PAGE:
At the New York premiere of the highly-anticipated, much-hyped DC comic-book based film, Suicide Squad, director David Ayer was rather boisterous. “Fuck Marvel!” he said during his opening remarks. (He apologized later on Twitter). What this comment shows is how the rivalry between DC and Marvel has propelled the superhero action genre ever higher: bigger budgets, higher profile actors (hell, award-winning actors), and better effects.
DC has fought to keep up with Marvel. The latter has shattered this year’s box office records with Captain America: Civil War – the highest grossing film of the year worldwide so far. DC’s Batman vs Superman: Dawn of Justice is fourth on the list, despite being roasted by critics (including this one). Now, Warner Bros. pits DC’s Suicide Squid – with its super-villain anti-heroes – against Marvel’s other superb hit this year, Deadpool. Pre-ticket sales for DC’s hopeful blockbuster has exceeded Deadpool. We’ll see after this weekend.
In Suicide Squad, some of Marvel’s best-known villains are forced into a covert government agency called A.R.G.U.S. headed by the no-nonsense, I’ll-do-what-it-takes-even-if-it’s-underhanded, Amanda Waller (Viola Davis). She selects the worst of the worst to help her take down a new threat posed by a powerful witch, The Enchantress, who’s taken up residence in the body of archaeologist June Moon (Cara Delevingne). What to do? Get the baddies to fight other baddies in exchange for lighter prison sentences.
This ‘suicide squad’ includes uber-assassin, Deadshot (Will Smith), demon-possessed human firelighter, El Diablo (Jay Hernandez), no-description-needed Killer Croc (Adewale Akinnuoye-Agbaje), Australian super-thief Boomerang (Jai Courtney), and Harley Quinn (Margot Robbie), the batshit crazy girlfriend of villain of villains, The Joker (Jared Leto). Of course the group is less than happy about the idea of being ‘good’. But if you have an explosive chip in your head that’s controlled Amanda Waller, then well, you gotta do what you gotta do.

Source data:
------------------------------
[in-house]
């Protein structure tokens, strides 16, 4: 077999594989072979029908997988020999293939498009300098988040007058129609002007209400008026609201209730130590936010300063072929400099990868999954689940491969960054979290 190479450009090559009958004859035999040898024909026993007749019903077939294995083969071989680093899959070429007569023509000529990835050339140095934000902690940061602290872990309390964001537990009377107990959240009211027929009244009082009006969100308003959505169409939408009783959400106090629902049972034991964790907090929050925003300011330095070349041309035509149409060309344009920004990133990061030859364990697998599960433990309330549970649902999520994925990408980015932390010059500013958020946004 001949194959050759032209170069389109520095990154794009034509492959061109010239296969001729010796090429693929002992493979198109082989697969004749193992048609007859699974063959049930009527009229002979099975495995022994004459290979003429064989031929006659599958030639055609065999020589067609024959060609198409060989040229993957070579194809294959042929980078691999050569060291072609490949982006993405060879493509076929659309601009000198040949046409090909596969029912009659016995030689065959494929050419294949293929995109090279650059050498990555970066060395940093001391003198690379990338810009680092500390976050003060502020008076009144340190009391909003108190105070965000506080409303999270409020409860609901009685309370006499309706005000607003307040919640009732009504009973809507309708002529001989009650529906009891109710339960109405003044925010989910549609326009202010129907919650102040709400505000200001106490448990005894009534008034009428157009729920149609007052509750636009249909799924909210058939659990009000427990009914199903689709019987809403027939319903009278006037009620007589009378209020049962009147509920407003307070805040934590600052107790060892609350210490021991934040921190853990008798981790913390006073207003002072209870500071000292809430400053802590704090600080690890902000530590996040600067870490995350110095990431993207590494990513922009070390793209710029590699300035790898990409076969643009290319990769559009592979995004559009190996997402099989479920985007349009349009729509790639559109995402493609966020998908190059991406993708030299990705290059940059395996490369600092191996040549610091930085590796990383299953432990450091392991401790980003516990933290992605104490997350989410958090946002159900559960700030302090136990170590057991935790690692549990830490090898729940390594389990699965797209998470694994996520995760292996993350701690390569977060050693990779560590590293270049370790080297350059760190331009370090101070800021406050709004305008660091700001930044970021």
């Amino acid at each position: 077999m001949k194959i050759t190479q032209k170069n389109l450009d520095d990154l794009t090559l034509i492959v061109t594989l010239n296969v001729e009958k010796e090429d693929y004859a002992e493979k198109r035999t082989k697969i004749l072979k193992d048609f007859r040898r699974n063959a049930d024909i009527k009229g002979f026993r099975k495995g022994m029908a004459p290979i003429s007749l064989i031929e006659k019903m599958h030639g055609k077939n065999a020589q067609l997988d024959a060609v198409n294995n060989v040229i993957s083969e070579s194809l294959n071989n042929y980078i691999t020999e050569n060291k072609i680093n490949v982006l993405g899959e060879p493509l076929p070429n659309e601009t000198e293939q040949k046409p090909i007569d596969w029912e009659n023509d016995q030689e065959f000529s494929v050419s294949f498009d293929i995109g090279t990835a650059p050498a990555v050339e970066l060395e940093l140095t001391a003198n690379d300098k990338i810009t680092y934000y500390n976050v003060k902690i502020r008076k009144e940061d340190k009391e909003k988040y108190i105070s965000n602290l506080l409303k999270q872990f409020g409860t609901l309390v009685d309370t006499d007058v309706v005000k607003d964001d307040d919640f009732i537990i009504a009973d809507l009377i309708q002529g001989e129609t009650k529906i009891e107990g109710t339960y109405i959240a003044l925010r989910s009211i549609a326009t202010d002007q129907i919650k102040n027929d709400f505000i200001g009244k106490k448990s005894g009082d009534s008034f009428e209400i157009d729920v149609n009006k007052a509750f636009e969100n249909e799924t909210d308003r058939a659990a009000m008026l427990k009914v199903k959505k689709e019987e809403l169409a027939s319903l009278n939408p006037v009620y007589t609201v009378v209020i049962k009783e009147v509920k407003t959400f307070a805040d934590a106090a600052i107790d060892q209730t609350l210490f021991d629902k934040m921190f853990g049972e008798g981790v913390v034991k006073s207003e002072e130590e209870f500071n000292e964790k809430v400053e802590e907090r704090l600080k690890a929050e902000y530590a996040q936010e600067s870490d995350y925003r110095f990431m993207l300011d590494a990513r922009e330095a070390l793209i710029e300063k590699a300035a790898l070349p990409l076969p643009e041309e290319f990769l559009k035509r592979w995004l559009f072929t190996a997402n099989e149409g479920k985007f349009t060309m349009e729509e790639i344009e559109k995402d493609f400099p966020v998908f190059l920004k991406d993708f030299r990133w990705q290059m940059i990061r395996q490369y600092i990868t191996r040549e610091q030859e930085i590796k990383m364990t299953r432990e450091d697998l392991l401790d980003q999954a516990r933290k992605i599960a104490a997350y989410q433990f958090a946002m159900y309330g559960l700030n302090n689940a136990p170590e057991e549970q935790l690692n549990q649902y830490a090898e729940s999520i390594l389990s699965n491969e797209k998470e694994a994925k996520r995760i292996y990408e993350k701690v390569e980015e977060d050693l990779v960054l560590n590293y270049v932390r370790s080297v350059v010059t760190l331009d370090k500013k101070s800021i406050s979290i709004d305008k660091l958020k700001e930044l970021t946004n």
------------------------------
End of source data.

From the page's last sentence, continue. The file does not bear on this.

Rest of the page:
Suicide Squad is intended to be lighter and more fun than Dawn of Justice (which failed in its attempt at a noir-ish jab at the genre). The former is certainly flashy and quirky. But only Harley Quinn really gives the viewer the bit of wicked joy one would expect. The Joker is a severely underutilized character, lacking screen time, which is just bizarre considering how Jared Leto was punted in trailers and media conferences ahead of the release. Leto described in detail his method acting and the difficulties of filling the late Heath Ledger’s shoes in playing one of the most complex and interesting villains ever. Fair enough, The Joker’s not part of the squad itself, but aside from a few scenes in which he plans to save his twisted lover, he’s barely there. Why tease and promise a main course of this marvelous and complex character and then only give the audience an appetizer?
Many critics have nailed Suicide Squad to the cross, some going as far as saying it’s worse than Dawn of Justice. That’s a step too far. Suicide Squad is entertaining enough, but I struggled to take The Enchantress seriously. It’s not Cara Delevingne’s fault. It’s the character. And the attempt to create nuanced brigands with ‘softer sides’ is unconvincing and frankly, misplaced.
The visuals are interesting and the villains’ costumes and makeup are particularly good, so it’s worth watching on IMAX. The soundtrack is a great rock, hip-hop, alternative mix including “Purple Lamborghini” by Skrillex & Rick Ross, “You Don’t Own Me” (featuring G-Eazy), Panic! at the Disco’s rendition of “Bohemian Rhapsody”, Eminem’s “Without Me” and Creedence Clearwater Revival’s “Fortunate Son”.
Fun but unmemorable.
Writer/Director: David Ayer (Fury, Training Day, The Fast and the Furious)
Cast: Margot Robbie, Viola Davis, Will Smith, Jay Hernandez, Jai Courtney, Adewale Akinnuoye-Agbaje, Jared Leto, Cara Delevingne
Rating: 3 out of 5
SA release date: 5 August 2016